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Jessica May
  • Beijing
  • China, mainland
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Jessica May's Page

Profile Information

Short Bio:
Business analytics and data process software professional, BI technology consultant
My Website or LinkedIn Profile (URL):
http://www.raqsoft.com
Field of Expertise:
Business Analytics, Marketing Databases
Years of Experience in Analytical Role:
11
Professional Status:
Manager
Interests:
Networking
What is your Favorite Data Mining or Analytical Website?
http://www.datasciencecentral.com/
Your Company:
Raqsoft co.,ltd
Industry:
BI

Jessica May's Blog

How to Compute Moving Average in R Language and Python

Posted on October 14, 2014 at 1:00am 1 Comment

A moving average is used to smooth out a time series. Computing moving average is a typical case of ordered data computing. Its basic computing method is to create a subset composed of N consecutive members of a time series, compute the average of the set and shift the subset forward one by one. The following example teaches you how to compute moving average in R language.…

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A use case to read and analyze Excel data in Java

Posted on October 8, 2014 at 12:26am 0 Comments

Generally, Java programmers use poi or other open source packages to read and compute Excel data. These open source packages support low-level programming, which increases the overall learning cost and complicates the operation. But with the help of esProc, Java can avoid these problems.…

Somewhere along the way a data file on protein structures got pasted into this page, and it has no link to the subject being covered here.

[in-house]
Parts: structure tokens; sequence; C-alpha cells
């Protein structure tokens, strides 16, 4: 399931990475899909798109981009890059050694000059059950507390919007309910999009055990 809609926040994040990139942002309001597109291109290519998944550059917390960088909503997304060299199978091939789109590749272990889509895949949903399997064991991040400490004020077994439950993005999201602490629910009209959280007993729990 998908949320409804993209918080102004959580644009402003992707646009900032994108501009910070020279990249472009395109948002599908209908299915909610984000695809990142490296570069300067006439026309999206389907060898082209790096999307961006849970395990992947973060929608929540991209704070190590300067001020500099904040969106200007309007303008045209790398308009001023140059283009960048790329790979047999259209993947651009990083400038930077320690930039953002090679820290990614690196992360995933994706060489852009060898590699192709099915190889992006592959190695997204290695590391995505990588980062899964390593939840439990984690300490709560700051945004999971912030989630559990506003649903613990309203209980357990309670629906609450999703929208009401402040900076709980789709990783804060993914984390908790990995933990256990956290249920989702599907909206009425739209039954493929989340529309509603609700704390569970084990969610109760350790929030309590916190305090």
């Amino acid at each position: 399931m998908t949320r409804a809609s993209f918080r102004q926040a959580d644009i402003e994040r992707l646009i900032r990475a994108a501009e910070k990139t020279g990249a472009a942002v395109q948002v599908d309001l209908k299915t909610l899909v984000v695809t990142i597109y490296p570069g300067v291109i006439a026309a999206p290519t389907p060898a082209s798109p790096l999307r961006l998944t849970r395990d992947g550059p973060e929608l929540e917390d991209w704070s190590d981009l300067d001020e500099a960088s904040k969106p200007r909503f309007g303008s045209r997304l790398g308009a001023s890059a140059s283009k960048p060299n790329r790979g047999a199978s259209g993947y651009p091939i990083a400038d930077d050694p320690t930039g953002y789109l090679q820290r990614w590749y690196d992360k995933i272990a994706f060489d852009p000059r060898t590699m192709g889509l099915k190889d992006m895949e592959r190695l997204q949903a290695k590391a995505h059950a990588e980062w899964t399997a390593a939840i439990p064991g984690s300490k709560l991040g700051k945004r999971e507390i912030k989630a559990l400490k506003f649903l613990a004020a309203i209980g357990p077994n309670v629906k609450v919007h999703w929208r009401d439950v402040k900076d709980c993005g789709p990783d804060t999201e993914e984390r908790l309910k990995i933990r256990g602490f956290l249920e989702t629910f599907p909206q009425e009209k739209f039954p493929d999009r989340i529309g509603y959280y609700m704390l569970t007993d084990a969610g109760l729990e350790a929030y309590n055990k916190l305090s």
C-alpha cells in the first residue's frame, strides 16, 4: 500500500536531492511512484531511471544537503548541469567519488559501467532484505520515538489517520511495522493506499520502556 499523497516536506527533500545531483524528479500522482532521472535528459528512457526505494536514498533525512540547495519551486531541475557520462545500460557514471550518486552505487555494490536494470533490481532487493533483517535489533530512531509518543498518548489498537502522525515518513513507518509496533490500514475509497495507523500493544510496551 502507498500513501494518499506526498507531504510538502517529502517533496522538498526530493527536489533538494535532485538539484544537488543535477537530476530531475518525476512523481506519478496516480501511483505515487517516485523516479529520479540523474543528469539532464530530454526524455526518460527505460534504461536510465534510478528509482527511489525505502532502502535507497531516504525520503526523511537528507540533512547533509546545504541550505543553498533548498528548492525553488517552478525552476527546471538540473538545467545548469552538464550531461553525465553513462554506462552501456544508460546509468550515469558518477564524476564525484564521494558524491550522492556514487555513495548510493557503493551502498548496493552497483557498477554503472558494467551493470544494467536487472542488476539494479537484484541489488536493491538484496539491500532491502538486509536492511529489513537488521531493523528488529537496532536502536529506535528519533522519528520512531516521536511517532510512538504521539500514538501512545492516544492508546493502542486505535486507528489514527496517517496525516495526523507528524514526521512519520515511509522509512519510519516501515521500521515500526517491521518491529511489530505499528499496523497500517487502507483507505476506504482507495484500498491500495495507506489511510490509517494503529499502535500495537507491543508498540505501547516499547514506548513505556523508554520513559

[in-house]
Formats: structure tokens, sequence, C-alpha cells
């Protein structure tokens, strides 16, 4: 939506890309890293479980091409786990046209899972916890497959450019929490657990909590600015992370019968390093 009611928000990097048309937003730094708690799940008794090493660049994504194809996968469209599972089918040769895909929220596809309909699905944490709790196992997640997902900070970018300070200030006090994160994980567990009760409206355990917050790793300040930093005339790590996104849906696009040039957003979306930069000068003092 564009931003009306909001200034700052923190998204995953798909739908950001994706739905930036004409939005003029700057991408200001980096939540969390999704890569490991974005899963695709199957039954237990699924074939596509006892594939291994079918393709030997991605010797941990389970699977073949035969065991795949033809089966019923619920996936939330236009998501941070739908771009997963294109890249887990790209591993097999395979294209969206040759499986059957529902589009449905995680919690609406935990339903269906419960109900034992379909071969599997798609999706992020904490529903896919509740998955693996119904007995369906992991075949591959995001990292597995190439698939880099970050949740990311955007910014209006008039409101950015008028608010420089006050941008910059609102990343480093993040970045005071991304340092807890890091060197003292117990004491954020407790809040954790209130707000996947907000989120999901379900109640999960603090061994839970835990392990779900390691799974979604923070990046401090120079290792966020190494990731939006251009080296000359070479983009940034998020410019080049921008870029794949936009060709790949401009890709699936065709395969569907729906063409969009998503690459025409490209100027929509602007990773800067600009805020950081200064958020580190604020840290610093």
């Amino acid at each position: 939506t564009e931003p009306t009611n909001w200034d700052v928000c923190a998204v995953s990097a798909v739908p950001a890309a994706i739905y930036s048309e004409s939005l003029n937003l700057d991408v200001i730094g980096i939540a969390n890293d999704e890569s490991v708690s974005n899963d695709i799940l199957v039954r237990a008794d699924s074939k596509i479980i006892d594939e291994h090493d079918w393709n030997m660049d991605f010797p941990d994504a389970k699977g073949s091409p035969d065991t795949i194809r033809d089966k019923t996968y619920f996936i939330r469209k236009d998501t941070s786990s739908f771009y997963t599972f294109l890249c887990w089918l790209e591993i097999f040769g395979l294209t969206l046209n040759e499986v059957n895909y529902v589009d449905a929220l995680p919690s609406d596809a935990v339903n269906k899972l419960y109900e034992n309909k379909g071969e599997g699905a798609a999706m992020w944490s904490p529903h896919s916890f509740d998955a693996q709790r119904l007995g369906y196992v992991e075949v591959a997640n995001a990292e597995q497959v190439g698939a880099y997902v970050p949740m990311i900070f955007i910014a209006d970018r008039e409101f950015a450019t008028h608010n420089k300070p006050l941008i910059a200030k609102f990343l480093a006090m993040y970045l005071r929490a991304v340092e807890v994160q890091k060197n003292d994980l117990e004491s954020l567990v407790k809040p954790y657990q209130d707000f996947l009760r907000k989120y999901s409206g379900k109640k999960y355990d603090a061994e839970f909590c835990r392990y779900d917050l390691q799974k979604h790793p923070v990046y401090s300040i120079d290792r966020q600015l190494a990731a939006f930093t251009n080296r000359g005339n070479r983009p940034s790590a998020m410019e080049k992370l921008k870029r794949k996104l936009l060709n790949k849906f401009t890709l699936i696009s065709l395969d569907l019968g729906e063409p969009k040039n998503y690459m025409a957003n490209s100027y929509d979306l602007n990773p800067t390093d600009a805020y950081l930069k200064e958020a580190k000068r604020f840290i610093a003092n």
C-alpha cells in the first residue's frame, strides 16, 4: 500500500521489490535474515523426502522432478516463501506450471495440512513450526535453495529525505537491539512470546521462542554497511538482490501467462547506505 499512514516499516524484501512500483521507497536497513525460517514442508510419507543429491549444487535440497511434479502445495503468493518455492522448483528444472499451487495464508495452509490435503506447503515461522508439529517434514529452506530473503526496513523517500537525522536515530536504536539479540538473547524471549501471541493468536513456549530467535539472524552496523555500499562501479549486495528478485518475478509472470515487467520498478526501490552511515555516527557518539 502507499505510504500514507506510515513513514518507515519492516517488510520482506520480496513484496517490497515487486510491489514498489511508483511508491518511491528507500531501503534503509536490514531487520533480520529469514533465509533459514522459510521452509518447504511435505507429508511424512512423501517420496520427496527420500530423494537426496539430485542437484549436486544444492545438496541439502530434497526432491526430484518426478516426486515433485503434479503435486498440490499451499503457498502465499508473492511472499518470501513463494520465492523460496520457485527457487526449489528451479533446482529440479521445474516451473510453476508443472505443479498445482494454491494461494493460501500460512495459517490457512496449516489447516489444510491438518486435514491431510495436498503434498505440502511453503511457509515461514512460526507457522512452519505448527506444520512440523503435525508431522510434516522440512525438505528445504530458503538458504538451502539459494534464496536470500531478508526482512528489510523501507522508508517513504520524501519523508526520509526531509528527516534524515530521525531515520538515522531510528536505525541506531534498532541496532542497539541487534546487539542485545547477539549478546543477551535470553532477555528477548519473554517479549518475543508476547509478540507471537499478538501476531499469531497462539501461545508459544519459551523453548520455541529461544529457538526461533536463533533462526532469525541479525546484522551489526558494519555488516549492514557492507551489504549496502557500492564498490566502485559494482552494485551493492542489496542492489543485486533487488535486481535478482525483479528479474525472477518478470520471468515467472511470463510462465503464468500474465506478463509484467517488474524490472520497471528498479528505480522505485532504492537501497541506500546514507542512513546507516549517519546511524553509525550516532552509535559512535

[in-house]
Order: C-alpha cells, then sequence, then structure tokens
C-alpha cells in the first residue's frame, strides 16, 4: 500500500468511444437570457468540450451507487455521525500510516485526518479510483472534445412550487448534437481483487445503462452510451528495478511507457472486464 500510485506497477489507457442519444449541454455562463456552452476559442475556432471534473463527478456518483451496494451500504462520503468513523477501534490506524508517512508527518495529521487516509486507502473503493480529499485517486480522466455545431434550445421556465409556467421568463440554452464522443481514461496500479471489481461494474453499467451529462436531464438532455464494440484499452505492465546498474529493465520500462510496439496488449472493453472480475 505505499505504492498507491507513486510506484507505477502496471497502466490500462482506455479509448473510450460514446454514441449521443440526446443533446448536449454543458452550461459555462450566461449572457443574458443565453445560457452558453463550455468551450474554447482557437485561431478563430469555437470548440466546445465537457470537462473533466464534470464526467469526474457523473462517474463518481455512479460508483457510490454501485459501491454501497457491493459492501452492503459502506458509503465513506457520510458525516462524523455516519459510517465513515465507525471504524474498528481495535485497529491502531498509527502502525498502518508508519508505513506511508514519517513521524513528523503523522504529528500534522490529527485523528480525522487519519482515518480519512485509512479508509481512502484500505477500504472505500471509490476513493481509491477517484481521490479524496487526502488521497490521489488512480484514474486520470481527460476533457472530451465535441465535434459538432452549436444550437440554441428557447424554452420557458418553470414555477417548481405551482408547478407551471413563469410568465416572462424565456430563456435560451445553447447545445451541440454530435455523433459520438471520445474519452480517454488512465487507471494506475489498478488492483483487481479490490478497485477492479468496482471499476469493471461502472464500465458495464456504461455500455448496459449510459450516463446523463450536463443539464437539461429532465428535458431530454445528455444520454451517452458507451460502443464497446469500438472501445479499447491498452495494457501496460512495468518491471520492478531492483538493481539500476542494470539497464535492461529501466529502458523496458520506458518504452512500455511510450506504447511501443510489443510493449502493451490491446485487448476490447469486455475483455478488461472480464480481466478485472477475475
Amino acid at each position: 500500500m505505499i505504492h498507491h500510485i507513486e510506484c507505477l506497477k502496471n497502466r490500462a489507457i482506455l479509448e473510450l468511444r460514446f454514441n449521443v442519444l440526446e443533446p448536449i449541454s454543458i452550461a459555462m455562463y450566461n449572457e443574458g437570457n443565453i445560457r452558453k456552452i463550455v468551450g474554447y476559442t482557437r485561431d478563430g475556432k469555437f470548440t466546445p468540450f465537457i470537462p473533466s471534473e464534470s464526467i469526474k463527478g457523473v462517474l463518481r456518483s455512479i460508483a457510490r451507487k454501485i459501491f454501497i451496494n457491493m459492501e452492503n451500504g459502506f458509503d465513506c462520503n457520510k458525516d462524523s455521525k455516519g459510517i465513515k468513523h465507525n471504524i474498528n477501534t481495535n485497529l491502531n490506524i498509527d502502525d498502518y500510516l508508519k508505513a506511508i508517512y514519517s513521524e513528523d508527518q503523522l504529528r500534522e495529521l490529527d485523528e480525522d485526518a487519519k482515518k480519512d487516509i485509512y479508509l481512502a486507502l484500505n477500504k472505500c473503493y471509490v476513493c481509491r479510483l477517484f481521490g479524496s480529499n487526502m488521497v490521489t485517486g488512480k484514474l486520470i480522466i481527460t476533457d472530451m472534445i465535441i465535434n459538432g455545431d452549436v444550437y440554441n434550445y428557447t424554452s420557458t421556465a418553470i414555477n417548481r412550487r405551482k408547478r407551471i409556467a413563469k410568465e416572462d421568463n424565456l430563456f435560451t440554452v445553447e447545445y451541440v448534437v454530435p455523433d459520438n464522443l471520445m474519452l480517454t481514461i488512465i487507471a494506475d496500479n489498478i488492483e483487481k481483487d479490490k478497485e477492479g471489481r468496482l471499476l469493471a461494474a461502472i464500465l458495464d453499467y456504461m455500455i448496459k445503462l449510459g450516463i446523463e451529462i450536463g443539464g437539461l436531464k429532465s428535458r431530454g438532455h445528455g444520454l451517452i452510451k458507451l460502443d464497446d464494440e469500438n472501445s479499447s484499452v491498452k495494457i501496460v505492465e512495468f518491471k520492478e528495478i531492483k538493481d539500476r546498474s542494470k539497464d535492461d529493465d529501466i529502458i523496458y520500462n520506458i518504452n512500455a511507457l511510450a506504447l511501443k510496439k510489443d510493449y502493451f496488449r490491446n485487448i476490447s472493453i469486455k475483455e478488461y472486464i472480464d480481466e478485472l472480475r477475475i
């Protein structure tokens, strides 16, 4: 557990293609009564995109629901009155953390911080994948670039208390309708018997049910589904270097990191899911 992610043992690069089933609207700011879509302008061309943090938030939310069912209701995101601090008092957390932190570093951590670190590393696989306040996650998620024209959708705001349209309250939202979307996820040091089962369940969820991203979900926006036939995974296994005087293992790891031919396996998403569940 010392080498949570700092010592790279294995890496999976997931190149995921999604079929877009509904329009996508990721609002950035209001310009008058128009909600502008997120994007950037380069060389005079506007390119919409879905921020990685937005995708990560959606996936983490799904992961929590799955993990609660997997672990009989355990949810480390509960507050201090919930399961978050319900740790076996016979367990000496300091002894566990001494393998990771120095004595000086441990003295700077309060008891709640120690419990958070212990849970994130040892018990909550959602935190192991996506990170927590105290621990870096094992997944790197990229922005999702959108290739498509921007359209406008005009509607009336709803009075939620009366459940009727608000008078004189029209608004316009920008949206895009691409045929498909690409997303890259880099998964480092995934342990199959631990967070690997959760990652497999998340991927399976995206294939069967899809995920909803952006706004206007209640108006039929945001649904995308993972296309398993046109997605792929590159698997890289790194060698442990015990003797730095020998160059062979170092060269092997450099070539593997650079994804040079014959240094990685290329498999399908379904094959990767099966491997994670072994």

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Data alignment join in Java for easier text analytics

Posted on September 28, 2014 at 8:00am 0 Comments

The join statements of the database can be used conveniently to perform the operation of alignment join. But sometimes the data is stored in the text files, and to compute it in Java alone we need to write a large number of loop statements. This makes the code cumbersome. Using esProc to help with programming in Java can solve the problem easily and quickly. Let’s look at how this works…

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Calculation cases of Link Relative Ratio and Year-on-year Comparison in data analytics

Posted on September 22, 2014 at 2:00am 0 Comments

Cross-row and group computation often involves computing link relative ratio and year-on-year comparison. Link relative ratio refers to comparison between the current data and data of the previous period. Generally, it takes month as the time interval. For example, compare the sales amount of April with that of March, and the growth rate we get is the link relative ratio of April. Hour, day, week and quarter can also be used as the time…

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